The World is a Stage

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Monday is Remembrance Day. Do you know who in your family has fought to defend our country and way of life?

Both my grandfathers fought in WWI. Grandpa Lamb tended the horses in an artillery division and said the screams of the injured horses were horrific. Grandpa Turner was wounded and buried alive by a shell blast and although he lived through the war and had a family, he eventually died from the long lasting effects of the mustard gas.

My father’s brother Uncle Sid, was a bomber pilot who was shot down, declared missing and eventually declared dead. It was only about 20 years ago that the family learned his name is listed on the El Alamein Memorial in Egypt. My father who could not serve in the war due to tuberculosis, wished the sense of peace he felt learning of his brother’s memorial, could have been given to his mother before her death.

Dad’s older brother, Uncle Bruce joined WWII with the Royal Canadian Navy in 1941 and lived a long life, only passing away last month. For most of his life he was this larger than life, a robust, jolly man who always seem to be happy and laughing. Back in about 2000 he wrote of his time in the Navy, and his humourous style began with the title: “If You Can’t Take a Joke You Shouldn’t Have Joined! – The laughs, moans, and drips of Naval life as seen by yours truly 1941-45 & 1953 and 1969.”

The Turner family lived in Windsor, Ontario. Essex County, surrounded on three sides by water, does not have a large naval presence, although there is a building called HMCS Hunter – a Canadian Forces Naval Reserve division in the city. Why Uncle Bruce joined the Navy is rather interesting.

“I had put in a two and one half years of a four year Tool and Die Maker Apprenticeship at the Ford trade school and as Adolf Hitler was having things very much his own way, my desire to get into the fray had increased to the point that I volunteered for the Navy as an Engine Room Artificer. I get this job because I can run a lathe, milling machine, surface grinder, shaper, etc. despite the fact I have never seen the sea and the closest I have been to a steam engine is when an old “Marion” steam shovel dug up Brock St to install a sewer system so we didn’t have to patronize the half-moon shack with its Eaton and Simpson catalogue torture pages.”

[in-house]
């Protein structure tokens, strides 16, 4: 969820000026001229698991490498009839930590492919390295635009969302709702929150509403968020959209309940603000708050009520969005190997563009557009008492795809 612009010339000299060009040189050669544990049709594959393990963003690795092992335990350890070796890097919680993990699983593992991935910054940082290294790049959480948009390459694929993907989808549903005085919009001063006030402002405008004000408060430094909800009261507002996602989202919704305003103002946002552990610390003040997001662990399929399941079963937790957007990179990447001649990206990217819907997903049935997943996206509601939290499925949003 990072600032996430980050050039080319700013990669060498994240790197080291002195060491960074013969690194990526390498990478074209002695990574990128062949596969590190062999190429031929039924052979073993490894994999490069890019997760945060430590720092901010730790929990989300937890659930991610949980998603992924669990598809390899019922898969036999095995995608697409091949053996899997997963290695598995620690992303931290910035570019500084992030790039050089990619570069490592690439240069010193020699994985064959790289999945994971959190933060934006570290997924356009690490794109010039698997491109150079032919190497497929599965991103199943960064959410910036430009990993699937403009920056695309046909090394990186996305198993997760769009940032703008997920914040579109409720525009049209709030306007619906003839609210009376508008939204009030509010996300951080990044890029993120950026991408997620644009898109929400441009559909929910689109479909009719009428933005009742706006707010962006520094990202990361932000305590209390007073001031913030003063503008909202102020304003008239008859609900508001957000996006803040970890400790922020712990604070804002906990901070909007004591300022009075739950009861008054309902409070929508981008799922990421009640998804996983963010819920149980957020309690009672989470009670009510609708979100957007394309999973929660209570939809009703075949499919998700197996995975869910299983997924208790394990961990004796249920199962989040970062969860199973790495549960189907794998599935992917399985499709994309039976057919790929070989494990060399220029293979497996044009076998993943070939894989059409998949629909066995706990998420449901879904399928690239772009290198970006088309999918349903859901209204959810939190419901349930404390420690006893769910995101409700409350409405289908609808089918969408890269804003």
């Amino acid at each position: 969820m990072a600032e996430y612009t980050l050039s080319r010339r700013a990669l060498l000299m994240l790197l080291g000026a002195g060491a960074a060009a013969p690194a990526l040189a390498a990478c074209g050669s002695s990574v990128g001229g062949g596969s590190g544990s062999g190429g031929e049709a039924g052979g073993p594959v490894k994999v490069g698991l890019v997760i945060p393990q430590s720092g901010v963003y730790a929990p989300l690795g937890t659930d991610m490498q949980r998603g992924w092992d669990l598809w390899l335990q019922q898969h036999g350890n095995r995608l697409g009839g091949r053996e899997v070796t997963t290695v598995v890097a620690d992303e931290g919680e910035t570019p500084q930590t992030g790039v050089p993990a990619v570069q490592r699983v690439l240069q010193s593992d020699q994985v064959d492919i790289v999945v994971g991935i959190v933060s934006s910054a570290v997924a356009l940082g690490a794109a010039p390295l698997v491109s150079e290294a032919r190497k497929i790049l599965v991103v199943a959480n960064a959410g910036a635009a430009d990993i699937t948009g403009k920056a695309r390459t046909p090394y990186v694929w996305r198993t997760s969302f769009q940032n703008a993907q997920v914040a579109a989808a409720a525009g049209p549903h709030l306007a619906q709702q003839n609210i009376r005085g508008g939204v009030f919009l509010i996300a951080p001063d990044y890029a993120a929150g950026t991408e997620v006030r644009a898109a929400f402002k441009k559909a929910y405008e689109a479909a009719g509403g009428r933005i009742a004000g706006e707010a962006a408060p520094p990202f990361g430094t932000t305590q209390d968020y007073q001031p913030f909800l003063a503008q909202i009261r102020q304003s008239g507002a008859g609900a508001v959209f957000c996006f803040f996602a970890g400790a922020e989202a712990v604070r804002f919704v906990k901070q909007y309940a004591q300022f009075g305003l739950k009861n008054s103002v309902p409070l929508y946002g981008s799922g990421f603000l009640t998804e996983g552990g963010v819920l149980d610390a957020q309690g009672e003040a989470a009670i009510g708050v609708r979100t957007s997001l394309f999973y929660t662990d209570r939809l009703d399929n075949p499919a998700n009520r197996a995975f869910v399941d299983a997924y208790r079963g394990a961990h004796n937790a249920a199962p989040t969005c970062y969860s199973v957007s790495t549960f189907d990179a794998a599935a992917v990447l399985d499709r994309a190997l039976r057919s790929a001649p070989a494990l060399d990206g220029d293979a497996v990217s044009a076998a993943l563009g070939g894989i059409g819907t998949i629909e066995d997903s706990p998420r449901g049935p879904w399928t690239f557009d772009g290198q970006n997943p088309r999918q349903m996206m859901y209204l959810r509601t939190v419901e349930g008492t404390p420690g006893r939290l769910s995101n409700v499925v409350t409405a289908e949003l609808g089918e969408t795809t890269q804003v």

Training was done in B.C. and Nova Scotia. His first ship was the HMCS Rimouski.

“As I stepped aboard and remembered to salute, I took one look at my home for the next 27 months and said to myself 'make every day, you may not have many.'” Fortunately in the 27 months aboard, he was only seasick on the first day.

In Oct of 1944 he went aboard the HMCS Penetang where they got to repaint the ship.

“Apparently our camouflage was for the wrong ocean. There are only the two, one at each end of Canada, so it was only natural we got a Pacific Paint job instead of our North Atlantic make-up.”

He had some time in the Caribbean before leaving the Penetang in May 1945 and getting drafted to the HMCS Peregrine in Halifax after which he was demobilized and returned to civvy street.

The lure of the sea was in his blood and 1953 saw him joining the Royal Canadian Navy again where he was drafted to the light cruiser HMCS Quebec. They departed Halifax and ran into a terrific storm before Bermuda, where they had to stay until repairs could be made. They then cruised western Africa, went around the Cape of Good Hope and north past Durban to Mombasa.

Uncle Bruce’s next ship was my favourite, the aircraft carrier, HMCS Bonaventure, which he served on from 1958-1960. While at sea they ran headlong into a terrific storm.

“The wind was blowing at 85 miles per hour and taking the top three feet off the waves. The bow of the ship was shoved back ten-and-a-half inches by the force of the waves! The chain locker and fore peak were flooded and we were really butting into the waves instead of lifting to them.”

From the largest ship in our navy Uncle Bruce was sent to the smallest, MCS Mallard. Before retiring he also served aboard the frigate, MNCS Lauzon, and completed his time on the HHCS Terra Nova in 1966.

“It was over! Despite the war and peacetime separations from the family, I loved the Navy and wouldn’t change anything, even if that were possible. I sailed both during and after the war with, what I consider some of the best men that Canada may have ever produced.”

Although he died in October, Uncle Bruce will be aboard a Canadian Naval vessel one more time when his cremated remains will be buried at sea. The family will get a GPS coordinates of that site. A fitting tribute!



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